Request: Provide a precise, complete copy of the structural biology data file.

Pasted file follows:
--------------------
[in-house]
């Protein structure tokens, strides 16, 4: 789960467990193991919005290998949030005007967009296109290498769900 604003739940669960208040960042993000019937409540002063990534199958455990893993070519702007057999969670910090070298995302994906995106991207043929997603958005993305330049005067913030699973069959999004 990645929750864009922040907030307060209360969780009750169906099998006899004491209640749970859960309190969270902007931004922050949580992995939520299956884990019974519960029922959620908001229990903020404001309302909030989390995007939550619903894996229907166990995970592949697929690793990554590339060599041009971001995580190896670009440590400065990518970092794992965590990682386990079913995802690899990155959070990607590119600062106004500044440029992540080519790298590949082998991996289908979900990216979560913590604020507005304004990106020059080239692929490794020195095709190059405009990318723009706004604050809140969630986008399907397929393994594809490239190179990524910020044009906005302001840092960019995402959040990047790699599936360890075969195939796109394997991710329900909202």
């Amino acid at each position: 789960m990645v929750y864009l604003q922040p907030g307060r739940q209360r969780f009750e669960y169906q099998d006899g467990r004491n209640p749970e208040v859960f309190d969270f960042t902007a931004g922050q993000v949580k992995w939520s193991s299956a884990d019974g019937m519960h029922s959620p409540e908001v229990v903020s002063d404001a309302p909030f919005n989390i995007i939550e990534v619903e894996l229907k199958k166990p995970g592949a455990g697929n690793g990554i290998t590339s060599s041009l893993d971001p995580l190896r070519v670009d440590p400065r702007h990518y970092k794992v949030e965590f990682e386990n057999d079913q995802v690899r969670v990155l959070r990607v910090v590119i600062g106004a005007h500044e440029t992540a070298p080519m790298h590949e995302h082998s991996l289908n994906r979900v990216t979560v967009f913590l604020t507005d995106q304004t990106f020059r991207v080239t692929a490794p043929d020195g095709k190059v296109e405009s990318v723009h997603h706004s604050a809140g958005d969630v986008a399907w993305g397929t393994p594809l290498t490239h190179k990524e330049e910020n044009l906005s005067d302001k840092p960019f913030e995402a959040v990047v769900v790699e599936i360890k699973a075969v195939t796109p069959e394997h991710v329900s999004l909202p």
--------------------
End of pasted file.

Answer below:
[in-house]
């Protein structure tokens, strides 16, 4: 789960467990193991919005290998949030005007967009296109290498769900 604003739940669960208040960042993000019937409540002063990534199958455990893993070519702007057999969670910090070298995302994906995106991207043929997603958005993305330049005067913030699973069959999004 990645929750864009922040907030307060209360969780009750169906099998006899004491209640749970859960309190969270902007931004922050949580992995939520299956884990019974519960029922959620908001229990903020404001309302909030989390995007939550619903894996229907166990995970592949697929690793990554590339060599041009971001995580190896670009440590400065990518970092794992965590990682386990079913995802690899990155959070990607590119600062106004500044440029992540080519790298590949082998991996289908979900990216979560913590604020507005304004990106020059080239692929490794020195095709190059405009990318723009706004604050809140969630986008399907397929393994594809490239190179990524910020044009906005302001840092960019995402959040990047790699599936360890075969195939796109394997991710329900909202």
């Amino acid at each position: 789960m990645v929750y864009l604003q922040p907030g307060r739940q209360r969780f009750e669960y169906q099998d006899g467990r004491n209640p749970e208040v859960f309190d969270f960042t902007a931004g922050q993000v949580k992995w939520s193991s299956a884990d019974g019937m519960h029922s959620p409540e908001v229990v903020s002063d404001a309302p909030f919005n989390i995007i939550e990534v619903e894996l229907k199958k166990p995970g592949a455990g697929n690793g990554i290998t590339s060599s041009l893993d971001p995580l190896r070519v670009d440590p400065r702007h990518y970092k794992v949030e965590f990682e386990n057999d079913q995802v690899r969670v990155l959070r990607v910090v590119i600062g106004a005007h500044e440029t992540a070298p080519m790298h590949e995302h082998s991996l289908n994906r979900v990216t979560v967009f913590l604020t507005d995106q304004t990106f020059r991207v080239t692929a490794p043929d020195g095709k190059v296109e405009s990318v723009h997603h706004s604050a809140g958005d969630v986008a399907w993305g397929t393994p594809l290498t490239h190179k990524e330049e910020n044009l906005s005067d302001k840092p960019f913030e995402a959040v990047v769900v790699e599936i360890k699973a075969v195939t796109p069959e394997h991710v329900s999004l909202p």